Baby Care Basics:
5 Must-Know Tips for That First Week Home

1. Baby wipes
Most docs recommend avoiding premoistened diaper wipes for the first month of baby's life since some of their chemicals can irritate a newborn's tender skin. Instead, use cotton balls dipped in warm water. When baby’s ready for regular wipes, choose ones that are alcohol-free and unscented to prevent irritation.

2. Bath time
Until baby’s umbilical cord is off and healed, baby can only take sponge baths. Start by soaking your baby a little. Make sure to always keep one hand on baby, and remember that infants are especially slippery when wet. Start with his face–one area at a time since covering the whole face with a washcloth can be scary -- and work your way down. Make sure to thoroughly wash inside all the folds (under the arms, in the neck, the genital area, etc.) and save baby’s dirtiest parts -- aka the diaper area -- for last. Then, move back up and wash baby’s hair. And note: There’s no need to bathe more than every few days.

3. Newborn skin
At birth, baby's skin will probably appear to be dry. How come? It’s in the process of peeling off an entire waterproof layer of sorts. But in general, a baby's skin doesn’t need much specialized care -- just lots of TLC. A mild cleanser is safe, though many people recommend just plain water. Your baby's face takes a lot of abuse (just think of all that spitting!), so do your best to keep it clean. But if baby's skin seems excessively dry, irritated or itchy, or if you notice a rash or breakout, consult your pediatrician ASAP.

4. The umbilical cord get sucked into registering for cute toys or outfits Umbilical cord care has changed dramatically over the last 20 years; now, many hospitals recommend doing nothing but keeping the cord dry (read: sponge baths only). But some pediatricians still recommend using alcohol on the cord with each diaper change to speed up the healing process. That way you’ll be able to give your baby real baths, as opposed to sponge baths, sooner. So find out what your doctor recommends.

5. Fingernails and toenails
The safest way to keep a newborn’s nails short is to just file them and not cut them at all. Since the skin of the fingers is usually attached to the back of the nail, cutting the nails often results in nipping the fingertip too (ouch!). Even though the bleeding is minor and can be stopped quickly with a little pressure, it's very upsetting to the parent -- and always seems like a lot more blood than it really is! Once baby is a little older (18 months), you can cut their nails while they’re asleep.

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Q&A: Smart ways to play with baby?

What are some good ways to stimulate and entertain my baby? (Without TV!)

Re: What are some good ways to stimulate and entertain my baby? (Without TV!)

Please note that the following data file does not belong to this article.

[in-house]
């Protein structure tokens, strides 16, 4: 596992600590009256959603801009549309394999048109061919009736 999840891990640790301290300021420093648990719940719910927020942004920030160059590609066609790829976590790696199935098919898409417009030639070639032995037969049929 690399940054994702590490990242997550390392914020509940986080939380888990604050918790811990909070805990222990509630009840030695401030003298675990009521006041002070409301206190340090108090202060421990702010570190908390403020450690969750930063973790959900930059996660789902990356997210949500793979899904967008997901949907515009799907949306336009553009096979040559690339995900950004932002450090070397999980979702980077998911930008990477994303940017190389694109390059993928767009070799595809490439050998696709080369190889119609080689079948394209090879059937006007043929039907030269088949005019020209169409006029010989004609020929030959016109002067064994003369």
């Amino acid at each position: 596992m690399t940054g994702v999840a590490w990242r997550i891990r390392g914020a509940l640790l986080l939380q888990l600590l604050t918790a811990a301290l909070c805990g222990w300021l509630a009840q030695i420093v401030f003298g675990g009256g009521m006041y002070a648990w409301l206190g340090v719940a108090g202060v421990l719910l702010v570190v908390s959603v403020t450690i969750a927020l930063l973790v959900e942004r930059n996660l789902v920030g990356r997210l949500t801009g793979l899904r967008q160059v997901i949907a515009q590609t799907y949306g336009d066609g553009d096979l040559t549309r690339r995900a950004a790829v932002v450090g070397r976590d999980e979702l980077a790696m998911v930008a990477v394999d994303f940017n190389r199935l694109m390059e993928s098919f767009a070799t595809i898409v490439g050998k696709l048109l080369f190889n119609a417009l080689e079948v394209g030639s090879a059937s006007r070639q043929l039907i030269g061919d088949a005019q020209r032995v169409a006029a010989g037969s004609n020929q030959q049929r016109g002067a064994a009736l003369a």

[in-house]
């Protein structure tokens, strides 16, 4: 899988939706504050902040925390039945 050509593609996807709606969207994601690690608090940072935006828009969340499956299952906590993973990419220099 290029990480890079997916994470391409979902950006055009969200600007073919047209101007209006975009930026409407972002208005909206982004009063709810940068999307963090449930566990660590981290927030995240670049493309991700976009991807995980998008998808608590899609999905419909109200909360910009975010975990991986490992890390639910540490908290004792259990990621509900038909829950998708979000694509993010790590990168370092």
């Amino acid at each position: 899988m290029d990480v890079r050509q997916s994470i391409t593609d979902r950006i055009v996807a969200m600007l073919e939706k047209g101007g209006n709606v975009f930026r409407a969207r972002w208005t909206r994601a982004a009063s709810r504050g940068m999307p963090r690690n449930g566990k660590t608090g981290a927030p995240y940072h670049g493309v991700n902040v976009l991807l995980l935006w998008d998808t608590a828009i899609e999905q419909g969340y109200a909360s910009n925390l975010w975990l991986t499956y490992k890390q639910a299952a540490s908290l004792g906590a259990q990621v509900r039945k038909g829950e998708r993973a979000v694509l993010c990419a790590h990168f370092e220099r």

The Bump Expert

When baby gets bored with her toys, it's so easy to pop in a cartoon and let the TV work its magic. Baby gets hypnotized by the TV for one simple reason: The animation. The colors, sounds, and movement really engage and stimulate her. The take-away? Add a little animation into playtime! By playing to baby's senses, you can entertain and educate her. (no TV necessary!) Some crowd pleasers:

[  ] Sing songs
Babies love music. The more you change the tone and pitch of your voice, the better. Turn everyday activities into a sing-along. Make up fun songs while you're making lunch, folding laundry or cleaning. Let your playtime have a soundtrack.

[  ] Play music
Pick pleasing rhythms and melodies to stimulate baby. From classical music to The Beatles, listening to music has been linked to math aptitude... you'll have yourself a baby genius who can really groove!

[  ] Make errands fun
Take baby grocery shopping. The colors and new faces are great stimulation... plus, you can cross another item off your to-do list!

[  ] Become a storyteller
It's never too early to read to baby. The best storytellers use lots of voice inflections and tone changes -- better ham up your performance if you want to keep up with the local librarians! Hey, baby's the only one watching... what not have some fun?

[  ] Play with blocks
Find ones in fun shapes, sizes, colors, and even textures. Or, bring out the pots and pans and let baby jam. You don't need the most expensive toys when baby is content to play with things you can find around the house.

[  ] Go for a walk
But not just any walk! Stroll near a park or lake, letting baby see new things in nature. Fill the walks with the sound of your voice. Talk throughout your stroll, pointing things out to baby and engaging her in your surroundings.

Paula Kashtan